Government improves climate change monitoring
The Department of Sustainable Development in collaboration with the Caribbean Community Climate Change Centre (5Cs), last week hosted a national training workshop on the Caribbean Weather Impacts Group (CARIWIG) Portal.
The workshop assisted participants in developing tools that will be used to create scenarios for hazard management, evaluating drought, and generating weather scenarios for impact studies.
Small Island Developing States (SIDS) like Saint Lucia, are particularly threatened by climate change, and face the prospect of partial or total inundation by sea-level rise, more frequent and intense tropical storms, increased coastal erosion and saline intrusion, higher air and sea temperatures, and more erratic rainfall conditions. These, and other potential impacts, exacerbate current vulnerabilities and pose serious challenges to ecosystems, livelihoods, and economies.
Some factors, including a high population density and infrastructure in coastal regions, poor land use, and ongoing land and natural resource degradation processes, high levels of unemployment and the country’s reliance on imported food and fuel, exacerbate Saint Lucia’s vulnerability to climate change. As these changes have implications for the country’s population, natural resources and economy, monitoring the effects of climate change is necessary for assisting the generation of scientific information, and in analysis to make informed decisions for policy formulation and implementation.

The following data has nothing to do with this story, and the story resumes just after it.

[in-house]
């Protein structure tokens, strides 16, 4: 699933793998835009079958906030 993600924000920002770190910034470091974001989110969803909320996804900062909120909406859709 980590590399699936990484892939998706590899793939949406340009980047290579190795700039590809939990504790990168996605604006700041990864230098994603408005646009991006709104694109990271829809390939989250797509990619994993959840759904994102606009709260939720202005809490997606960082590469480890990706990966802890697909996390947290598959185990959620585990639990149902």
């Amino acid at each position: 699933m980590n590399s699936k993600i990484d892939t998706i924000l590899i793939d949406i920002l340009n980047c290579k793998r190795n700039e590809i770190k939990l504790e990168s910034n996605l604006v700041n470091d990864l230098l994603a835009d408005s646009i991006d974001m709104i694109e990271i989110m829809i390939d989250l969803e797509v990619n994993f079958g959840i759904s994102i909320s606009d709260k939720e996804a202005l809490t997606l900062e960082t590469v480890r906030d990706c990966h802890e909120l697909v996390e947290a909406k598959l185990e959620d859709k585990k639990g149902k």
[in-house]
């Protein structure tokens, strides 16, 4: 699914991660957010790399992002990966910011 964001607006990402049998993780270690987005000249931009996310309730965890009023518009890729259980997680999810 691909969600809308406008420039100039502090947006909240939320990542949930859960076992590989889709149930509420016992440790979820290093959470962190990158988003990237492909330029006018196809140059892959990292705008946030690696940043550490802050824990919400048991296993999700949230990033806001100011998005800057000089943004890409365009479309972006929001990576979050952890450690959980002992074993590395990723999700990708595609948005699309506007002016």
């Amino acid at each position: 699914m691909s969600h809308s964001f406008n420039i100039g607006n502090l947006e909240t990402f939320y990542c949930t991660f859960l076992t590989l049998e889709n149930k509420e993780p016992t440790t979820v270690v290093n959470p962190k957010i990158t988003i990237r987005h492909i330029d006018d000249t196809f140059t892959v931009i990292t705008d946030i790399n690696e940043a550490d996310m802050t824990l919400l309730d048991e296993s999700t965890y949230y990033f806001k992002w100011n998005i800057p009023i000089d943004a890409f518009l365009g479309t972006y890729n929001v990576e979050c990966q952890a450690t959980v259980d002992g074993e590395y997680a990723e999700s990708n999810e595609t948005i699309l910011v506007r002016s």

Upon completion of the training, groups were formed and tasked to use one of the tools to conduct a scientific assessment and develop a policy brief on a practical event in the country over a six-month period. The groups will subsequently present the outputs to relevant line ministries and departments.
The CARIWIG training workshop at the Bay Gardens Inn was held from June 19 to June 30.